Year of Publication

2010

Degree Name

Doctor of Philosophy (PhD)

Document Type

Dissertation

College

Arts and Sciences

Department

Chemistry

First Advisor

Dr. Bert C. Lynn

Abstract

The focus of this dissertation is centered on the mass spectral analysis of lipids and changes occurring in keeping with the concept of homeoviscous adaptation [1]. Homeoviscous adaptation is the process of modification of membrane lipids in response to environmental stimuli [1]. Dissertation investigations applied this concept to prokaryotic and eukaryotic organisms, and expanded the perception of environmental factors from exogenous organic solvents to intracellular environment.

The field of lipidomics deals with the analysis of phospholipid and fatty acid components of membranes the changes that occur due to environmental stimuli and their biological significance [2-6]. The high sensitivity of mass spectrometry (MS) is an ideal tool for lipidomics allowing detection, quantification and structural elucidation [6]. Coupling of a mass spectrometer to a chromatographic system, such as gas chromatograph (GC), allows the separation of fatty acid methyl esters analytes prior to analysis [7].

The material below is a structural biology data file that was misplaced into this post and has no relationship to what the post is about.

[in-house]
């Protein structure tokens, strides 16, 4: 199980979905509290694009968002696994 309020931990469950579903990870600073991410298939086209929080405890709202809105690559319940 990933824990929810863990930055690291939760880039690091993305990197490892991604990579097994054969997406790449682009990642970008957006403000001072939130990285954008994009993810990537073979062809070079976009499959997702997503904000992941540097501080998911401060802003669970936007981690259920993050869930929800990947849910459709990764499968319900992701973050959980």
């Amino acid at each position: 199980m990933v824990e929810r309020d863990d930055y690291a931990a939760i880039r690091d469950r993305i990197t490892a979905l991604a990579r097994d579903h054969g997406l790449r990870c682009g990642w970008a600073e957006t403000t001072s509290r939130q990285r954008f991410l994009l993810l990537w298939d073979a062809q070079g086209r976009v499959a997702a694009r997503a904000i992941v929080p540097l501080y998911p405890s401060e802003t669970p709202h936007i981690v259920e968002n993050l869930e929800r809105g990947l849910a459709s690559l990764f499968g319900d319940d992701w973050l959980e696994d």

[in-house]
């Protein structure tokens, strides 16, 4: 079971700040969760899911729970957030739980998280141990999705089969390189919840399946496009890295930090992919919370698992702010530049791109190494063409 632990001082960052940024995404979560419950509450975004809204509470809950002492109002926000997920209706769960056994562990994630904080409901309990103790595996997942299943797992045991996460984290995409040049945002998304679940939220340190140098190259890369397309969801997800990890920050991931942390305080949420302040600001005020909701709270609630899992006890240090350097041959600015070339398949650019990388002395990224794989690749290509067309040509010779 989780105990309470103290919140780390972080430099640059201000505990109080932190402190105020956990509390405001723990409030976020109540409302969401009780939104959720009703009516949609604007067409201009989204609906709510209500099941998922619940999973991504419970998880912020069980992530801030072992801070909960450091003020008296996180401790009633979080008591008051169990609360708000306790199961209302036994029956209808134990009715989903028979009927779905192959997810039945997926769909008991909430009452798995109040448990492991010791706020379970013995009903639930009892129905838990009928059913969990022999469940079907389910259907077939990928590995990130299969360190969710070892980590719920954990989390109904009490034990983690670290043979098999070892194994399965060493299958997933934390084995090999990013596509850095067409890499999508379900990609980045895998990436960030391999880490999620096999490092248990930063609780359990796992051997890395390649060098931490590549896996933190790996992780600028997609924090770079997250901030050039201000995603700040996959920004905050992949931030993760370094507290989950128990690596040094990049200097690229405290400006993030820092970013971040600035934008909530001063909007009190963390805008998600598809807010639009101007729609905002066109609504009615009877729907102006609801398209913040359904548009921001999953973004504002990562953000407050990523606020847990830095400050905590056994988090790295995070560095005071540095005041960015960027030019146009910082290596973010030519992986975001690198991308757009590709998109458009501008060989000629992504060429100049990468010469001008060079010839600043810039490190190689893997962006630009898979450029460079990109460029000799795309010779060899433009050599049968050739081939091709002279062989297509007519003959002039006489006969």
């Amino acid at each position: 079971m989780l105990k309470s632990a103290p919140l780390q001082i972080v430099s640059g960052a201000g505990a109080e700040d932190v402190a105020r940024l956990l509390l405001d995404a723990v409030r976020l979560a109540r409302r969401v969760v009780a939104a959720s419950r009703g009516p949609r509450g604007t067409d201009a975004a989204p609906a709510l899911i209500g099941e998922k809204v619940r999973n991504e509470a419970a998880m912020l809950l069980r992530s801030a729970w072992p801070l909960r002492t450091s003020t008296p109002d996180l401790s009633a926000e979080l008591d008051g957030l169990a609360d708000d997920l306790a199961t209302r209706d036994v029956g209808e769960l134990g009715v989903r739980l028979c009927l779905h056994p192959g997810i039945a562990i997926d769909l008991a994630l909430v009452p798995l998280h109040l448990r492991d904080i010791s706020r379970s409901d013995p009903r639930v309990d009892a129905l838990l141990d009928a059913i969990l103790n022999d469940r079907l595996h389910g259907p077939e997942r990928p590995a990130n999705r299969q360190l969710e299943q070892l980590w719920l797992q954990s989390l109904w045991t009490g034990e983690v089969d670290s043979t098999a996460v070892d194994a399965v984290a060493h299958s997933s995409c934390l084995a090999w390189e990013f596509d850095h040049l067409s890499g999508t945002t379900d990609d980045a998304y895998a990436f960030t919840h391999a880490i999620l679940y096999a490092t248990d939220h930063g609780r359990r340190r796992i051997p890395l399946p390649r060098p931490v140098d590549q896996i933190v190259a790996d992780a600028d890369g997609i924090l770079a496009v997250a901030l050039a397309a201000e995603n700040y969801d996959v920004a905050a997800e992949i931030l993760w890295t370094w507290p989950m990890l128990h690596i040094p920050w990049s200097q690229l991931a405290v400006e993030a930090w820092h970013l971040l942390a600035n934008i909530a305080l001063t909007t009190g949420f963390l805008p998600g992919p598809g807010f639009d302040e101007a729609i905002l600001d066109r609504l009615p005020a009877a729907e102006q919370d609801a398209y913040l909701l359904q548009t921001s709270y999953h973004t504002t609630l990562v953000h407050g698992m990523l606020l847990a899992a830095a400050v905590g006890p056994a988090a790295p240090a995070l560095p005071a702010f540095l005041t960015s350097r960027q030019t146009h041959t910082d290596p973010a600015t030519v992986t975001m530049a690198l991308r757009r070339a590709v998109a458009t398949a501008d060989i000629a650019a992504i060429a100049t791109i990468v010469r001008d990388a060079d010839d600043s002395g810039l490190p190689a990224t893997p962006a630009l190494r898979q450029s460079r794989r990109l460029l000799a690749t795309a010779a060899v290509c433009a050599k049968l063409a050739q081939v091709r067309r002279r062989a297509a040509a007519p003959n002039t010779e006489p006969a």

The research investigations that comprise this dissertation are divided into three interrelated projects. The first project involved the analysis of composition and structure of Clostridium thermocellum membranes from wild-type and ethanol-adapted strains in response to adaptation of cultures to growth in ethanol. The hypothesis being that adaptation of cultures to growth in ethanol would result in compensatory change to the membrane composition.

Rat mitochondrial fatty acid profiles isolated from brain, liver, kidney and heart tissues were compared. The hypothesis being that differences in cellular environments found among various tissues would be reflected in the mitochondrial membrane composition. These data support the concept that variations to the lipid content of neurological mitochondria may increase susceptibility to the products of oxidative stress.

Lastly, changes in neurological mitochondria as a function of Alzheimer’s disease progression were studied. The hypothesis being that changes to the mitochondrial lipidome would be significantly reflected during advanced stages of AD, in addition to being more prevalent in regions displaying greater pathology.

The three interrelated projects increased our understanding of the boundaries established by the concept of homeoviscous adaptation. Project specific hypotheses were supported by data obtained from these investigations.

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